Single malt whisky drinkers can be a snooty bunch. They’ll talk up a big game, bragging about how peaty and earthy their last Islay scotch was — “That Bruichladdich Octomore I just tried was so intense, it tasted like I was drinking a bag of Scott’s Turfbuilder!” But you don’t exactly see blended-whisky fans spinning such yarns. They’re a more muted crowd, unless they’re regularly consuming bottles of Johnnie Walker Blue Label or they own rare bottles of Ballantine’s Very Old 30 Year (then they seem to want everyone to know about it).

Part of the single malt snootiness is actually based on an erroneous assumption — that single malt whisky means single batch or single barrel. Truth is, single malt simply means that the whisky emerged from a single distillery; single malts can contain multiple whiskies. Then there’s blended whisky — meaning it contains a mixture of both barrel-aged malt whisky and grain (barley or corn) whisky. Conventional wisdom perpetuates the myth that single malts are best consumed like a purist: neat and unadulterated except for perhaps a small splash of water or a single ice cube, while blended whiskies are really best left for mixers.

And, of course, that’s all wrong. With a truly unique blend, like The Syndicate 58/6 ($159), blended whisky is as much a purist’s pursuit as single malt. And they’re equally as storied. The 58/6 history starts with a rare blend of whiskies discovered in the Port of Leith, Edinburgh, Scotland back in 1958. 10 oak casks held a blend of both Scotch malt and grain whiskies, and their flavors were found to be quite desirable — so much so that six whisky aficionados gathered to bottle some of it, and thus coined the name indicating the year (’58) and the founding group (6).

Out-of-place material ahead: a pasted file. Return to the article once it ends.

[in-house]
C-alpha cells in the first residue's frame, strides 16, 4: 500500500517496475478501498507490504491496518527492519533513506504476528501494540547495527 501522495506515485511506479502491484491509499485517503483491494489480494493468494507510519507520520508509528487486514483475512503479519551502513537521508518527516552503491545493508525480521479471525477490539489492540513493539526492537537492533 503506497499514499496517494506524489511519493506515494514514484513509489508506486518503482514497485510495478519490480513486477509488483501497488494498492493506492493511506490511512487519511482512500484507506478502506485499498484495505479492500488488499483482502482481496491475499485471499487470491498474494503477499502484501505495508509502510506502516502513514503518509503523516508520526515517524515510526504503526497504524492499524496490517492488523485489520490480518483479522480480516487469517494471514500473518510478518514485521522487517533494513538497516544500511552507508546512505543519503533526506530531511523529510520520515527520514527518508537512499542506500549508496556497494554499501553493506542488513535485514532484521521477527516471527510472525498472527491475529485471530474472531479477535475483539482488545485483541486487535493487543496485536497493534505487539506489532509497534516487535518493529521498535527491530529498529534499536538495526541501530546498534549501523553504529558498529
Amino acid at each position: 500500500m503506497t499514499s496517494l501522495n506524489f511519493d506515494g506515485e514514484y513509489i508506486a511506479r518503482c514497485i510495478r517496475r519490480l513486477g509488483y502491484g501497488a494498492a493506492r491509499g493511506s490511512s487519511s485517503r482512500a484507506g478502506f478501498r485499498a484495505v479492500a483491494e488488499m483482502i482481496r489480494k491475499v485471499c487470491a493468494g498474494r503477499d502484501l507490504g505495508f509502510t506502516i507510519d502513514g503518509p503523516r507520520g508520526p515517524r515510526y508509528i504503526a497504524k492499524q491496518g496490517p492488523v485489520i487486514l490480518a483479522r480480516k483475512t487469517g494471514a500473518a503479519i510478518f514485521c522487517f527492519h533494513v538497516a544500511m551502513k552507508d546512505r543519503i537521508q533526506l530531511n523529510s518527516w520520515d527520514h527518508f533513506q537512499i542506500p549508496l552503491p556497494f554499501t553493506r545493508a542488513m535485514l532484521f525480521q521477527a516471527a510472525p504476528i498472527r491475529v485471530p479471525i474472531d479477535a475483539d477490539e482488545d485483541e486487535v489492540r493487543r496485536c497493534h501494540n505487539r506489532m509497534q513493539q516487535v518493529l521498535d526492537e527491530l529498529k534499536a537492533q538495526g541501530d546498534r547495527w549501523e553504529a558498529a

What emerges in liquid form is not a gimmicky drink hinged on a far-off story.

The Syndicate 58/6 whisky is comprised of 18 single malts and four single grains, mixed with some of the original whisky from the ’58 batch. It is aged through a solera system, with the 1958 blend resting in the base barrel, to be mixed with the newly aged whisky. At the end of solera aging, part of those ground barrels (“solera” is Spanish for “on the ground”) is removed and finished for two to four years in Oloroso sherry casks before it’s finally signed off by Richard Patterson, master blender. It’s impossible to know how much of a role that original whisky still plays, but it definitely helps justify some of the $160 asking price.

The Syndicate bottle design is up there with the single malts. It says “Premium” on the label, which tends to be contradictory in the world of spirits, but doesn’t pan out here. Blended whiskies tend to be smooth rather than distinct, bold and complex. The 58/6 elicits a double-take, since from the first whiff it’s fraught with richness. The nose opens with notes of oak, honey, orange peel, grain and even a pleasant smokiness not usually present in blends. That experience alone had defied the widely accepted view of blends. Then, the initial taste that followed was pleasant, with malted grains, vanilla and caramel and a very smooth mouthfeel. It finished well with citrus and spice, albeit not as long as I would have liked.

Sip after sip resulted in a truly enjoyable drink that belied my view of blended whisky, especially at this higher price point. Since the proof was on the low side, there seemed no need to cut it, coupled with the fact that there was very little of that initial alcohol bite. It’s best consumed neat. Avoid the ice, for fear of losing its unique character. Syndicate 58/6 claims and asks a lot, but what emerges in liquid form is not a gimmicky drink hinged on a far-off story. Rather, it’s a blended whisky that deserves a place in your liquor cabinet, if only to silence the naysayers.